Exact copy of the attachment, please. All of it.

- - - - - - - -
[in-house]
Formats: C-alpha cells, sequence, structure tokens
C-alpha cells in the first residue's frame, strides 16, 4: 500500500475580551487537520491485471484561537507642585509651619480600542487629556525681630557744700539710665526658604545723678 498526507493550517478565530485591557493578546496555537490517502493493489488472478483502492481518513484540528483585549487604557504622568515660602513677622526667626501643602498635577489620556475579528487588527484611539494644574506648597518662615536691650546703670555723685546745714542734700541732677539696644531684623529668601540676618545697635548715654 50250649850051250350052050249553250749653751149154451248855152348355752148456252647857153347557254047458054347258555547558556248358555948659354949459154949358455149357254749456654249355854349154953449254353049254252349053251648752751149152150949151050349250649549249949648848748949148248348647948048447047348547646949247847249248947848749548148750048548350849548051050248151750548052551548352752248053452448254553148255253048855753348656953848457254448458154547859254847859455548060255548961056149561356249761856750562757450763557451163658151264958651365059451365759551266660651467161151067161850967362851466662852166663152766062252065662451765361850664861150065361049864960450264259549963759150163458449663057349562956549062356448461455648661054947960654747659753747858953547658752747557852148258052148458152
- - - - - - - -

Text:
[in-house]
Formats: C-alpha cells, sequence, structure tokens
C-alpha cells in the first residue's frame, strides 16, 4: 500500500475580551487537520491485471484561537507642585509651619480600542487629556525681630557744700539710665526658604545723678 498526507493550517478565530485591557493578546496555537490517502493493489488472478483502492481518513484540528483585549487604557504622568515660602513677622526667626501643602498635577489620556475579528487588527484611539494644574506648597518662615536691650546703670555723685546745714542734700541732677539696644531684623529668601540676618545697635548715654 50250649850051250350052050249553250749653751149154451248855152348355752148456252647857153347557254047458054347258555547558556248358555948659354949459154949358455149357254749456654249355854349154953449254353049254252349053251648752751149152150949151050349250649549249949648848748949148248348647948048447047348547646949247847249248947848749548148750048548350849548051050248151750548052551548352752248053452448254553148255253048855753348656953848457254448458154547859254847859455548060255548961056149561356249761856750562757450763557451163658151264958651365059451365759551266660651467161151067161850967362851466662852166663152766062252065662451765361850664861150065361049864960450264259549963759150163458449663057349562956549062356448461455648661054947960654747659753747858953547658752747557852148258052148458152